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Third mixtape.

The Weeknd’s third mixtape (of the year, no less) has been released. Called Echoes of Silence, you can download it for free at the official website. [via The Weeknd]

And here’s “Initiation” from the mixtape:

[via YouTube]


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Faulkner’s recipes.

Somewhat in the Christmas spirit, here are recipes for William Faulkners hot toddy and mint julep. [via Maud Newton]


P.S. I’m not even sure if this goes under Literature.

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Writers and their bookshelves.

Pictures and text.

Including this very excellent quote from Jonathan Lethem:

People sometimes act as though owning books you haven’t read constitutes a charade or pretense, but for me, there’s a lovely mystery and pregnancy about a book that hasn’t given itself over to you yet — sometimes I’m the most inspired by imagining what the contents of an unread book might be.

[via brain pickings]


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On Daniel Sada.

The Paris Review is running this marvellous piece on the late Daniel Sada. [via The Paris Review]

Roberto Bolaño considered Daniel Sada to be without rival among Mexican writers of their generation. Both were born in 1953. Bolaño spent his adolescence in Mexico, and even though some of his greatest novels and stories have Mexican settings, he never set foot there again after moving to Spain in his early twenties. I imagine that Bolaño must have relied, at least to some extent, on Sada’s novels—Sada’s perfect ear and exuberant re-creation of Mexican voices, the voices of the Mexican desert north especially—while writing his own Mexican masterpieces. Sada’s works were a polyphonic parade of voices, a Mexican cacophony: shouts, laughter, violent, lewd curses, sweet whispers, song.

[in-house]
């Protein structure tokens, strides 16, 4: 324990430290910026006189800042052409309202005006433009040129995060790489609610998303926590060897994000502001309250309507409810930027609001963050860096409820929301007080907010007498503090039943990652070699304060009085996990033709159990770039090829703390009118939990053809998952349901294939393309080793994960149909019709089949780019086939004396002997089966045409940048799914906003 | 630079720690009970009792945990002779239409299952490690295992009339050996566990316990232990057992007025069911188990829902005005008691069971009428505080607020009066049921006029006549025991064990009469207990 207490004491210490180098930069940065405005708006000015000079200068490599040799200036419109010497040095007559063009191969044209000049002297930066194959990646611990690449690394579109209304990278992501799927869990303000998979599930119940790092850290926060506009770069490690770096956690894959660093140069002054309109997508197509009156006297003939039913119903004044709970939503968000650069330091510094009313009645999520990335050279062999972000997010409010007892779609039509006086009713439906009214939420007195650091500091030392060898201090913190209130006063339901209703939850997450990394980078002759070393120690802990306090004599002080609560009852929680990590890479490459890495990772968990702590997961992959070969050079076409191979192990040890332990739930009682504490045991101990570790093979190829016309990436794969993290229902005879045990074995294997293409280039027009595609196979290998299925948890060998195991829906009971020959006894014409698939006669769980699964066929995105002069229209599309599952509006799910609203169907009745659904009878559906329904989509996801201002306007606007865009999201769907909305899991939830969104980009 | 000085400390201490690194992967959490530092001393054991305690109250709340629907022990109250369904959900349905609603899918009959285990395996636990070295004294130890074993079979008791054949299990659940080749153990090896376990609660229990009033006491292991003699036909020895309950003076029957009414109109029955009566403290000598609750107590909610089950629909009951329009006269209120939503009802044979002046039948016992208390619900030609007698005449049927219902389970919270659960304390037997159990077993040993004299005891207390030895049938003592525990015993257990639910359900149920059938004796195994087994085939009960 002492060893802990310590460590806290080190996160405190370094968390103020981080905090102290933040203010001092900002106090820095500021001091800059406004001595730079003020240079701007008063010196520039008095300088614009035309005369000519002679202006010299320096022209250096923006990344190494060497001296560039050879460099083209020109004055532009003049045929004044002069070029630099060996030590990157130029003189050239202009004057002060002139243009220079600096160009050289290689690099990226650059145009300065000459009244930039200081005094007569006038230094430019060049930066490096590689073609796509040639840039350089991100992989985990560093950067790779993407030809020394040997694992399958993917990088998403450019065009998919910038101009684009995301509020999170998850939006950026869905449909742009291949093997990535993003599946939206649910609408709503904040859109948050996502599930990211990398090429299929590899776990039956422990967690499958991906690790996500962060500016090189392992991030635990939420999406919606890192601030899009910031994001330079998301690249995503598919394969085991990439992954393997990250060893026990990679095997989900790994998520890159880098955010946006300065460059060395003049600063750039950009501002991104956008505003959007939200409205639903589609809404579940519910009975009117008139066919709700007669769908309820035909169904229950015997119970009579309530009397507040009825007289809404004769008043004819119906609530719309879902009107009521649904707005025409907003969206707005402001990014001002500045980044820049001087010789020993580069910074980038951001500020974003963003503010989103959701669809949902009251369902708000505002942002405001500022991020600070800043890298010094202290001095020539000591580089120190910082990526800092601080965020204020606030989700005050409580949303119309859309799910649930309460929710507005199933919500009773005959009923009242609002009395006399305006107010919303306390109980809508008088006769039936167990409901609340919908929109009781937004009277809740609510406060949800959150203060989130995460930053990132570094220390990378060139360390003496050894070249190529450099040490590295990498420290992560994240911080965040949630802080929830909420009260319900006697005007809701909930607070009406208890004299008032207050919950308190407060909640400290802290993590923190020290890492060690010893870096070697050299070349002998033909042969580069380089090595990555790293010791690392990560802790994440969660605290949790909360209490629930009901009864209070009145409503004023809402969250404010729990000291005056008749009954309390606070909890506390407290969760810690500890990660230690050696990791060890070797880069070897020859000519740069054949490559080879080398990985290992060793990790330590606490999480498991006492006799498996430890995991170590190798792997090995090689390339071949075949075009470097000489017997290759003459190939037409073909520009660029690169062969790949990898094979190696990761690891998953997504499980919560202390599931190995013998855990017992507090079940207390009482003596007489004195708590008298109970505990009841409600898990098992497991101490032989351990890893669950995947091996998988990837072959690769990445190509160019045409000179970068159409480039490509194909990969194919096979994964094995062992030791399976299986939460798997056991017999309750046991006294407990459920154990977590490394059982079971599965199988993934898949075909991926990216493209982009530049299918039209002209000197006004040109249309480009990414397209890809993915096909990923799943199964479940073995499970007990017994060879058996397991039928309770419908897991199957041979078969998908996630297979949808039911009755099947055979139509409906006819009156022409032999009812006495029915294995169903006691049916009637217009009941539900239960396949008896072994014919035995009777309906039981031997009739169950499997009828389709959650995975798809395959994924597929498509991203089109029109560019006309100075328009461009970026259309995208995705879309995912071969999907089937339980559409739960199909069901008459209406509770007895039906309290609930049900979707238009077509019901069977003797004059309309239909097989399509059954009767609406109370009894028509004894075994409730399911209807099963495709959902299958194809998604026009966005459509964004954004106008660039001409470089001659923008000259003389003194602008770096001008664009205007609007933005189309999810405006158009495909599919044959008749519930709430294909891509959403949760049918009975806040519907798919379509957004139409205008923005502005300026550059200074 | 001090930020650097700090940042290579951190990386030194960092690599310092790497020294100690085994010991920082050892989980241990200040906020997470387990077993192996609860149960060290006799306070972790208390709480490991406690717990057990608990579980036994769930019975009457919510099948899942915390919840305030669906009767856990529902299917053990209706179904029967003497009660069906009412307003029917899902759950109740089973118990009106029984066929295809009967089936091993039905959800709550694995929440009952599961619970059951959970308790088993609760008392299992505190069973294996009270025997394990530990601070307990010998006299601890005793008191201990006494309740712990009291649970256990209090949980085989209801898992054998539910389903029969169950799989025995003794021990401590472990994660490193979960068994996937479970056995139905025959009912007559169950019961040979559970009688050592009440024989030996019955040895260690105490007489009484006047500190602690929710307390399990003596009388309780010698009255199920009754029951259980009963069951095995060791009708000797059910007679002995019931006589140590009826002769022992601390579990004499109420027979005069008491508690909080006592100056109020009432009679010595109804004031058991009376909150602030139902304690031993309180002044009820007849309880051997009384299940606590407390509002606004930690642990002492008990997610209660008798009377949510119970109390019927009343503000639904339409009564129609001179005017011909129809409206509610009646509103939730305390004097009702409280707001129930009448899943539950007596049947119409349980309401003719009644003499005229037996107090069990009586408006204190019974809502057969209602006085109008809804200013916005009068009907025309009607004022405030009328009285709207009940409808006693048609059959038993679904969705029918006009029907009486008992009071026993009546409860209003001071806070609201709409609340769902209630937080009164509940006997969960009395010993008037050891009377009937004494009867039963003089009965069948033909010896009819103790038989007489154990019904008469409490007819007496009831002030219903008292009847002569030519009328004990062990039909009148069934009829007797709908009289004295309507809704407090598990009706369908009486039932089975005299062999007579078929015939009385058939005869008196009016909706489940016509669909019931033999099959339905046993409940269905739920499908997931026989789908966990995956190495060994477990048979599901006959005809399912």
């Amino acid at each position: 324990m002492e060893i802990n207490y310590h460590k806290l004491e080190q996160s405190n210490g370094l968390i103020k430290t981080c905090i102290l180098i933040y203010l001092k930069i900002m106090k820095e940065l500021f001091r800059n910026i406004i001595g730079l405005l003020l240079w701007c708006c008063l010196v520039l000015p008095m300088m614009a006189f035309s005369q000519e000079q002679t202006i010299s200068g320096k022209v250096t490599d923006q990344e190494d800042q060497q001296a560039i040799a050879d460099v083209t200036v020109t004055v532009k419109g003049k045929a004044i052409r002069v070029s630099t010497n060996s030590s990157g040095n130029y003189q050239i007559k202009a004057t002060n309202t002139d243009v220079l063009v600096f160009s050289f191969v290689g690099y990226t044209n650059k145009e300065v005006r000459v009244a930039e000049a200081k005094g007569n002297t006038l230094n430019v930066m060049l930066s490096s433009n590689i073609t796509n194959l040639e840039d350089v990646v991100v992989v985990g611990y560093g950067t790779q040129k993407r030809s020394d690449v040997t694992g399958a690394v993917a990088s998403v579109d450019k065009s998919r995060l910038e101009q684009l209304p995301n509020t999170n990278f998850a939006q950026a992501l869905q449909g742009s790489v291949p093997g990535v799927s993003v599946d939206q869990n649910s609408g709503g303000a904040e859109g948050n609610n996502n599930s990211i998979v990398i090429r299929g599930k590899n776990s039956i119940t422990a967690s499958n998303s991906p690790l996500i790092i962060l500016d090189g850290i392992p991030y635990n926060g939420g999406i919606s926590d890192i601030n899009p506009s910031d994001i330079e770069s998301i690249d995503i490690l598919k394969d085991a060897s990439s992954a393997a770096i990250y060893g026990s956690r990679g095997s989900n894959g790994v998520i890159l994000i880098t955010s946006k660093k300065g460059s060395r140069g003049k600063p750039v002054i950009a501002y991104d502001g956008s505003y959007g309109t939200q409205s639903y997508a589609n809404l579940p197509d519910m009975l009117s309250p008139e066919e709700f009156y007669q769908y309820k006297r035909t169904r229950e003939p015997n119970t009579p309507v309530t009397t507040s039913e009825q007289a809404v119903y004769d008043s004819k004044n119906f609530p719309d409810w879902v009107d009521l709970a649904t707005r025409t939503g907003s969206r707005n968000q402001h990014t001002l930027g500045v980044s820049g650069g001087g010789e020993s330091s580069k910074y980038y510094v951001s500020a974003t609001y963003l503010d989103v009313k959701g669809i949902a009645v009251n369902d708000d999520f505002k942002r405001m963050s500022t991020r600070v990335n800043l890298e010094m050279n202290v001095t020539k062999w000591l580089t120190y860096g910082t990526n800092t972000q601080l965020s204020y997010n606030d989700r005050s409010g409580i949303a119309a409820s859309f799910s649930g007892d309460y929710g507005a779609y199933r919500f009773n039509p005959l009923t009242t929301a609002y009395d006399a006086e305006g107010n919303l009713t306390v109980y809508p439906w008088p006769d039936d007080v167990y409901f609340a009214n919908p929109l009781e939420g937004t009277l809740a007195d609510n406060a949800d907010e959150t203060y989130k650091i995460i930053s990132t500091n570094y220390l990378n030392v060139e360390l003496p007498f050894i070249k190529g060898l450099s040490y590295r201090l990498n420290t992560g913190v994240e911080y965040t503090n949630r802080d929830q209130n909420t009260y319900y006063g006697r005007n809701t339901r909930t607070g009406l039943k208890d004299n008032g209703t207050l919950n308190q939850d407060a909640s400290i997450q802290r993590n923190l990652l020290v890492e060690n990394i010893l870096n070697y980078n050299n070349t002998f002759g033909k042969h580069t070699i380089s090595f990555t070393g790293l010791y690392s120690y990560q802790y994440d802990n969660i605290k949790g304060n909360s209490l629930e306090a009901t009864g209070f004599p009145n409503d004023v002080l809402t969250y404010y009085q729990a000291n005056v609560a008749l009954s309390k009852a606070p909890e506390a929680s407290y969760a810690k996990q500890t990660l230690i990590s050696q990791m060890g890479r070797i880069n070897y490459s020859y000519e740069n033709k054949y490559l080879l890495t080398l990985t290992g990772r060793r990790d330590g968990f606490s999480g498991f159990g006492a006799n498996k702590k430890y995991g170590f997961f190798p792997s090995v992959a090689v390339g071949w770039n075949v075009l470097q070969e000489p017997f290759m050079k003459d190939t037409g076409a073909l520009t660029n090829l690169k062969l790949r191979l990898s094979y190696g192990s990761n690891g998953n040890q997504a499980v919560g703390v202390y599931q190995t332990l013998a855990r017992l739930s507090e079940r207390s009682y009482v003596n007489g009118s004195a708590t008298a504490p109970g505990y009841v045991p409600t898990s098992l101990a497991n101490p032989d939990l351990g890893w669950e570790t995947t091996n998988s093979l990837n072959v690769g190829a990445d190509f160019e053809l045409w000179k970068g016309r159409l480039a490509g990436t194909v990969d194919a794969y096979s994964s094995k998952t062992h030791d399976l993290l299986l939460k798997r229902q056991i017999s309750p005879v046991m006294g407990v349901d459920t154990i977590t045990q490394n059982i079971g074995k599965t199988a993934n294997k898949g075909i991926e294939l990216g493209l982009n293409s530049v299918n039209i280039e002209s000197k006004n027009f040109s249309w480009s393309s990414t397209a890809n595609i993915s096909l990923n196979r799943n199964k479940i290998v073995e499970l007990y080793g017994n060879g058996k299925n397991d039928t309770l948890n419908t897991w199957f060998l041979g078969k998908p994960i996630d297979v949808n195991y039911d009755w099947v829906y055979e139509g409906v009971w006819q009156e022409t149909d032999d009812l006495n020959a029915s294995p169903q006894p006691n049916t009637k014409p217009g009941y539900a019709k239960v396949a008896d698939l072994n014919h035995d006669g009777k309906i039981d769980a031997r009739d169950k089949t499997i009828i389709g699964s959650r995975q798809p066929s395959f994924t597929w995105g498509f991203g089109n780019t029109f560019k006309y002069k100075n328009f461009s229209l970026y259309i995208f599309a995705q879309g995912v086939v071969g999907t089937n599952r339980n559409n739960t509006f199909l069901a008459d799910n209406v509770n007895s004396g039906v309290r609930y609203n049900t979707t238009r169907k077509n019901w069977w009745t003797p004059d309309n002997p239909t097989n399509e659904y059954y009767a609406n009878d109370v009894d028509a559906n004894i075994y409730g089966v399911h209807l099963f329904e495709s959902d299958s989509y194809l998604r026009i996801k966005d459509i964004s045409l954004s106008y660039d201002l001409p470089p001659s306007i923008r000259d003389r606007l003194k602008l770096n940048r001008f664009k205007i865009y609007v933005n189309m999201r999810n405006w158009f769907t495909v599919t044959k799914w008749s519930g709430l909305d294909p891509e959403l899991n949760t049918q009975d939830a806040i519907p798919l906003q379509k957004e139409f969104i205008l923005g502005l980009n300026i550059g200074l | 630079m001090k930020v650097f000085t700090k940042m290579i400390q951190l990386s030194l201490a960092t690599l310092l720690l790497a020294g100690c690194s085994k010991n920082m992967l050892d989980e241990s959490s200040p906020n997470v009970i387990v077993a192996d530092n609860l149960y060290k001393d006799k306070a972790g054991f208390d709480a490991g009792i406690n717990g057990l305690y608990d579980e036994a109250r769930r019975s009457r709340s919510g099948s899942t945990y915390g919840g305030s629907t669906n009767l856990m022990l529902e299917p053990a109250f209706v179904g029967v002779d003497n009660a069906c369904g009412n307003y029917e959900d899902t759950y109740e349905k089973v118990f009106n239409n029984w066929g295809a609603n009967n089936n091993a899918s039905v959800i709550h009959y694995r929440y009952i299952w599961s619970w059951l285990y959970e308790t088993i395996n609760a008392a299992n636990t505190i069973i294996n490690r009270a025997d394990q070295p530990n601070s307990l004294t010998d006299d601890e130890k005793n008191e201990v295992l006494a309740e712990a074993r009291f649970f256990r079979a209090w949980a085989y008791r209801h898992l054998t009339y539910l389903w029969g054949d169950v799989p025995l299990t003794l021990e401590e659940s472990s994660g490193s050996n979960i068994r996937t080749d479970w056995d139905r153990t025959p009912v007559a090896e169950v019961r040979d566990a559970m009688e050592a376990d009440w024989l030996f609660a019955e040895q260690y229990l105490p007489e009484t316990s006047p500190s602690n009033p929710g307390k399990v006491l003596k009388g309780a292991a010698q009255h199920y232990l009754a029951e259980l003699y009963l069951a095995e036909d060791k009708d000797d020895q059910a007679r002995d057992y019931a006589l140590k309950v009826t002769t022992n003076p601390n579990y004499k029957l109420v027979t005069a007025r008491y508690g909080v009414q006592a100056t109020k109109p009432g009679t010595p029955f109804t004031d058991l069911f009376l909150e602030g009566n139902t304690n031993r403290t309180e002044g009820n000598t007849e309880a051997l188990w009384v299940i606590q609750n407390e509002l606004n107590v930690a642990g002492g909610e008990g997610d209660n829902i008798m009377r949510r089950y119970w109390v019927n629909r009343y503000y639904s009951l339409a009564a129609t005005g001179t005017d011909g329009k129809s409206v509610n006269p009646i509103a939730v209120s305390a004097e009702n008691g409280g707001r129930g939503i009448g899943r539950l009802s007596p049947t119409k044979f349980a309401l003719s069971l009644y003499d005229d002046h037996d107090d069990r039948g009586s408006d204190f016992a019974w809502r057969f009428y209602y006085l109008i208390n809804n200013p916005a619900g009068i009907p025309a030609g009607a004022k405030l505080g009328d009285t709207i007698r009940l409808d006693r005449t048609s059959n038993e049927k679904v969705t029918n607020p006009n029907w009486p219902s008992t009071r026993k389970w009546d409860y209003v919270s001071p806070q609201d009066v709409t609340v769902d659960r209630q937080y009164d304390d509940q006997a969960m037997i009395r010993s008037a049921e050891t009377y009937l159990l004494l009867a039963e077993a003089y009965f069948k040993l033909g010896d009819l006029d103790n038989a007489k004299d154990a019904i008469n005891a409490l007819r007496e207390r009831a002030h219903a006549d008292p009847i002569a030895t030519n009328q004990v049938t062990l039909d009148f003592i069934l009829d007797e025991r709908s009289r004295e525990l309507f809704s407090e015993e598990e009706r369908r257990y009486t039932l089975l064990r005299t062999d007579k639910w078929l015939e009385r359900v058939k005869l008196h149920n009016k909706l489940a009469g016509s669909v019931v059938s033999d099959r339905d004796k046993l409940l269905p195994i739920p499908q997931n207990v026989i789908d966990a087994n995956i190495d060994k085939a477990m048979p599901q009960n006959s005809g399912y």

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Interview with Dubravka Ugrešić.

Over at Kirkus, an interview with Dubravka Ugrešić. [via Kirkus Reviews]


Popular culture and cultural populism work two ways. Popular culture is a carrier of “old truths,” myth-like structures, and in this respect it’s always retrograde. But it’s also highly topical, engaged and relevant, because it works as a mirror. It reflects the obsessions, fears, dilemmas and frustrations of many people, transforming them into a pleasure zone, into our contemporary myths, into screens for our projections. Today’s popular culture boasts tremendous power because its consumers are no longer passive: thanks to technology, s/he is an inter/active participant. Technology gives the consumer a strong sense of communality and the power to change things. Whether it’s just a psychological trap, whether one really can change things or not, that’s another question.


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Rojak: Live act.

Rojak is a regular collection of assorted links as well as a bulletin summarising the week (or thereabouts) on this blog.


The New Yorker remembers Christa Wolf, who died earlier this month. [via The Book Bench]

Babar turns 80. [via The Telegraph]

On translating Thomas Mann. [via Time’s Flow Stemmed]

Gil Scott-Heron memoir to come in January. [via Consequence of Sound]

Consequence of Sound’s favourite live acts of 2011. [via Consequence of Sound]

The Guardian’s photography books of the year. [via The Guardian]